The 2006 season saw him still at Jacksonville after attending his first Dodger camp. LaRoche hit .309 with 9 HRs and 46 RBI there and was promoted to AAA Las Vegas, where he batted .322 with 10 HRs and 35 RBI.

He broke camp with the big team in 2007. LaRoche made his major league debut on May 6, 2007, against the Atlanta Braves and notched his first hit. But he was sent down to AAA, and a .309/18/48 line in Vegas got him called back up in September.

LaRoche saw some playing time replacing the oft-injured Nomar Garciaparra, and finished his first season with a .226/1/10 line in 115 at-bats. He then played for Team USA during the off-season in the Olympic trials.

In 2008, during a spring training game, LaRoche tore the ulnar collateral ligament of his right thumb during a freak accident; a pickoff toss to third bounced off the runner and the deflection caught him on his throwing hand. LaRoche needed surgery to repair the ligament, which was tore completely off of his thumb.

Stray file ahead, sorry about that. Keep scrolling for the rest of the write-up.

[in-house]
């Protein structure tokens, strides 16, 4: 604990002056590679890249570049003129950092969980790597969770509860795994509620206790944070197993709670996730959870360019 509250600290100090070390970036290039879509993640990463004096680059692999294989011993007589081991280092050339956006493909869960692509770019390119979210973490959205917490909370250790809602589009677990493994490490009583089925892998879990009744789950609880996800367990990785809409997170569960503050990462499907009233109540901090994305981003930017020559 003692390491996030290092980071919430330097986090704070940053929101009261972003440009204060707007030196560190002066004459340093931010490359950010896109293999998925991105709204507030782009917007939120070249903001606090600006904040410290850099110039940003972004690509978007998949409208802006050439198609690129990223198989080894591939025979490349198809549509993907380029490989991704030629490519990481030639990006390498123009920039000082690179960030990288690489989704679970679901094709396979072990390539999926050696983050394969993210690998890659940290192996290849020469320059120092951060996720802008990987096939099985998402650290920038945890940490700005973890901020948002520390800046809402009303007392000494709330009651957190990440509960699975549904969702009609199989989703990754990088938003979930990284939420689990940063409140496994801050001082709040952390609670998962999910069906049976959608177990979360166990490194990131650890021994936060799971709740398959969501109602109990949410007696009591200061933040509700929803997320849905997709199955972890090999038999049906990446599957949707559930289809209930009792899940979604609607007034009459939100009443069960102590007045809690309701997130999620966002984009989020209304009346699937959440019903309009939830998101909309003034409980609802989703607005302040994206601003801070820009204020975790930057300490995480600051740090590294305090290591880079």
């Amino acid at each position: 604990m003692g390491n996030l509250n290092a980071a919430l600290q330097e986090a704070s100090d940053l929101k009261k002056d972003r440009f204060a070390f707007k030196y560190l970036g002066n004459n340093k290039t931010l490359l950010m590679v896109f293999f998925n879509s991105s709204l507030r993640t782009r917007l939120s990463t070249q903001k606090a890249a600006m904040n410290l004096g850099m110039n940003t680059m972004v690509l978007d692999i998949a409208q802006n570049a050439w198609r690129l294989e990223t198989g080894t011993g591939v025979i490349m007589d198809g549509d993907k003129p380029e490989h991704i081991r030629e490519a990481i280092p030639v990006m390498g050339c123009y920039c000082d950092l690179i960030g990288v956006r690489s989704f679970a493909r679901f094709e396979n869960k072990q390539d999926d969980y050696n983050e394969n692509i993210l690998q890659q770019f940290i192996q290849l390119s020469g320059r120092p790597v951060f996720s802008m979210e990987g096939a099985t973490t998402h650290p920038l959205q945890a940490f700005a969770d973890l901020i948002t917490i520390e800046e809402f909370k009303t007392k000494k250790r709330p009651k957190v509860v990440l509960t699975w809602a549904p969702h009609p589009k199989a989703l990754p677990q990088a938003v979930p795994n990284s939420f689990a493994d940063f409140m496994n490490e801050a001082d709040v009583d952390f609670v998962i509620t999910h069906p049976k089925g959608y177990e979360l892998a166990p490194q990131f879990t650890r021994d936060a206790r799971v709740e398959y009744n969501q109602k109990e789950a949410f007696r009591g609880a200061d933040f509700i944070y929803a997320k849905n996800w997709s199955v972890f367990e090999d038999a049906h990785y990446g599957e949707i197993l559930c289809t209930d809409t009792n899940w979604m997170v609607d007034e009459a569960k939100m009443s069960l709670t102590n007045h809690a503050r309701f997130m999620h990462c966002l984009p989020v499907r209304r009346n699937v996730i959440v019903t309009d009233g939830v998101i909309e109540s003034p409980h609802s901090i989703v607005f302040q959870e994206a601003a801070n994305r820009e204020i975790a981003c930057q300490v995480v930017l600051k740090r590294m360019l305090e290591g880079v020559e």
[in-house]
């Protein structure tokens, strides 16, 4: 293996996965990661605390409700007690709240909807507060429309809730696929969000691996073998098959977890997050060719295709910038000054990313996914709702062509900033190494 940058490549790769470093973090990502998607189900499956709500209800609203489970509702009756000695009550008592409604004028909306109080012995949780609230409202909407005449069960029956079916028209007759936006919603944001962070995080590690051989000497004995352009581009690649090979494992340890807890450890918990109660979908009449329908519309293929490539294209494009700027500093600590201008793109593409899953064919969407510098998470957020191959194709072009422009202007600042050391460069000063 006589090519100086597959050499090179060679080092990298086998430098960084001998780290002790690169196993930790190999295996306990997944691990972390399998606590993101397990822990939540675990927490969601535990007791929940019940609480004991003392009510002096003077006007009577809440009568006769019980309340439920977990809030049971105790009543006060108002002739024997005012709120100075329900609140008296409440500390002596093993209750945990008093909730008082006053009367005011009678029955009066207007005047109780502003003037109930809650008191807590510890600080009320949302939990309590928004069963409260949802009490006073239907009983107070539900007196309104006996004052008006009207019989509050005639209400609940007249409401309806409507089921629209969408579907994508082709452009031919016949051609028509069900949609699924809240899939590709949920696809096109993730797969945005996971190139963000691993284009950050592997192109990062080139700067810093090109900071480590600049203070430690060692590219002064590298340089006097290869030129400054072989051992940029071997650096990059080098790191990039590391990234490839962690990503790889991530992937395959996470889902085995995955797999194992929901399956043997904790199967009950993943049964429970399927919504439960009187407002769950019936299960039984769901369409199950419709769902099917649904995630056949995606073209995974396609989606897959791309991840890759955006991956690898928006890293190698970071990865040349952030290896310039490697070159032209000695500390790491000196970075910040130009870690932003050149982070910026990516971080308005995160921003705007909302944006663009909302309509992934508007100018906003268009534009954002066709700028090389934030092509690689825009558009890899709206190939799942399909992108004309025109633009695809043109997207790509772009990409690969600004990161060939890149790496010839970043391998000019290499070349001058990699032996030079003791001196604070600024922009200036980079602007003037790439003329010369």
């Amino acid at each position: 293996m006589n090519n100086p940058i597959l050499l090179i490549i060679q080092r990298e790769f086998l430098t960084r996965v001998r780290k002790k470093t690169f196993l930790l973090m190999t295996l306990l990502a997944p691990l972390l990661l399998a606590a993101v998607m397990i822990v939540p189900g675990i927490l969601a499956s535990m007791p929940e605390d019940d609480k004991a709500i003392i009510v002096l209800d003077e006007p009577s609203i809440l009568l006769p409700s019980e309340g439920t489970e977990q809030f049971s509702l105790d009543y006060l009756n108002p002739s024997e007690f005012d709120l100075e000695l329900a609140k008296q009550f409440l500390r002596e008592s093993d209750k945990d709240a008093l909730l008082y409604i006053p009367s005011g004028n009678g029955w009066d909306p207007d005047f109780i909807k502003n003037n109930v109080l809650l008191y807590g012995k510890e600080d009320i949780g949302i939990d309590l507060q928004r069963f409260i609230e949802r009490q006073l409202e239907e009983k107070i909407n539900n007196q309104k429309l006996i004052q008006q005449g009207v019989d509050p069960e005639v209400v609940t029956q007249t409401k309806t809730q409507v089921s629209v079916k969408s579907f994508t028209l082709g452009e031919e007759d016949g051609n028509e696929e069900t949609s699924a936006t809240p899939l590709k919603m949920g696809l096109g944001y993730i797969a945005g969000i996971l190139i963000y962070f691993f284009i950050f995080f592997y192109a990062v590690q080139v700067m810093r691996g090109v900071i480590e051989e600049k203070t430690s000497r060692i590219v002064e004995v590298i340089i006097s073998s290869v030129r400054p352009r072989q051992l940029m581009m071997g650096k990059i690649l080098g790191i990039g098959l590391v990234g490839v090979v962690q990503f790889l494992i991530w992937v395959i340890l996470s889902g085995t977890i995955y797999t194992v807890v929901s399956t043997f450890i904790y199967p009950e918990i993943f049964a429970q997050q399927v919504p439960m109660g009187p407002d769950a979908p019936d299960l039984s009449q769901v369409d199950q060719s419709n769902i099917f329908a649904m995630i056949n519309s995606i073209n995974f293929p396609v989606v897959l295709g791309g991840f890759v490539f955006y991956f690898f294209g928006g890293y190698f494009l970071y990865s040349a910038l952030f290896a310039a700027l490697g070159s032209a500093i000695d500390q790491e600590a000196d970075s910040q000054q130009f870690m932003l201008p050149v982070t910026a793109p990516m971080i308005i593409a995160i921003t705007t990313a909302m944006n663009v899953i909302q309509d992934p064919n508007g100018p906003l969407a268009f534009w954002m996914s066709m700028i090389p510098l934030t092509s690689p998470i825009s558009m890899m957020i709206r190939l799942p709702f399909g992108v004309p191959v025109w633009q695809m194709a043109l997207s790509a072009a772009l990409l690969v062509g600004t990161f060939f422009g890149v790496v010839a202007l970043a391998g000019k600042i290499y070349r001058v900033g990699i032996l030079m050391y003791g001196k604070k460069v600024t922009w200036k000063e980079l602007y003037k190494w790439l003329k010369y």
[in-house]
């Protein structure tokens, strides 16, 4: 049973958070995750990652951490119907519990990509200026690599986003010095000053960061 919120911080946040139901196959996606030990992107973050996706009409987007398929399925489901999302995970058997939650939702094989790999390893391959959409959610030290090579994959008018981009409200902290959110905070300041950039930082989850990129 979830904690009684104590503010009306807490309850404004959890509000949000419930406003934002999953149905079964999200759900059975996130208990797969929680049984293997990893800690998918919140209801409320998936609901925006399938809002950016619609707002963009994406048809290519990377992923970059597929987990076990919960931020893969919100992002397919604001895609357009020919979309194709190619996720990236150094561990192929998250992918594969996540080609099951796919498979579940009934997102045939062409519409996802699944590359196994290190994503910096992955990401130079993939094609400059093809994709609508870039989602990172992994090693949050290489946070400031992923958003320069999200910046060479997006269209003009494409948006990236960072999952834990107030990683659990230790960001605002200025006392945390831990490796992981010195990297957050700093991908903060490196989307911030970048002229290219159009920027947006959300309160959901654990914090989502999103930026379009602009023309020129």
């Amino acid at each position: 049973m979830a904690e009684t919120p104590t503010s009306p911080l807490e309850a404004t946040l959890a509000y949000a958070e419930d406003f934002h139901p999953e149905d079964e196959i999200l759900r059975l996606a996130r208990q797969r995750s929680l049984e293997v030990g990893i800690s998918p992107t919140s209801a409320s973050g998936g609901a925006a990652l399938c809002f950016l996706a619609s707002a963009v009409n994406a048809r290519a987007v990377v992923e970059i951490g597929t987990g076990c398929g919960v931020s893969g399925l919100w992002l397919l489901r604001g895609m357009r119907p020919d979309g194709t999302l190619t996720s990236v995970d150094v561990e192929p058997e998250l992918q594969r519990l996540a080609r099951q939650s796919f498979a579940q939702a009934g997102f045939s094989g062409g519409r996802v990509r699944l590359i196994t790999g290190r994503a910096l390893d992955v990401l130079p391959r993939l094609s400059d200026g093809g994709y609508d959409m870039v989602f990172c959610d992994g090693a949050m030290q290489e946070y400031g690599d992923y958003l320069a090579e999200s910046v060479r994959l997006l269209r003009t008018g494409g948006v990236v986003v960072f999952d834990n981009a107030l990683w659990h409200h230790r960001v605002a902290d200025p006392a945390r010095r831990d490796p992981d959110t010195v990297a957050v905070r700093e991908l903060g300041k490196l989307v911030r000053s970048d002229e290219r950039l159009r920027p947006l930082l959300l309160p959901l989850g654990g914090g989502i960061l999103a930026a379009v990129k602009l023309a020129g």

LaRoche and Garciaparra began the spring fighting for the starting third base job. Both players ended up hurt, and rookie Blake DeWitt won the job through default.

After his rehab was done in early May, LaRoche was optioned to Las Vegas, a vote of confidence for DeWitt. He was recalled in June, but in 27 games hit just .203 with 2 HR. Out of the starting picture, Andy LaRoche was now expendible.

A career .295/.382/.517 minor league hitter who ranked among Baseball America's top 100 prospects from 2005 to 2008, LaRoche was a popular trade item, and became a key piece of the deal to land Manny Ramirez.

On July 31, 2008, LaRoche was traded to the Pirates as part of a three team deal that sent Ramirez to the Los Angeles Dodgers and Jason Bay to the Boston Red Sox.

He joined his brother Adam in Pittsburgh, but didn't have the same luck with the stick. After hitting .152/3/12 in August and September, LaRoche was already looking like he was overmatched at the dish, although the Pirate FO defended him staunchly and handed him the starting hot corner job in 2009.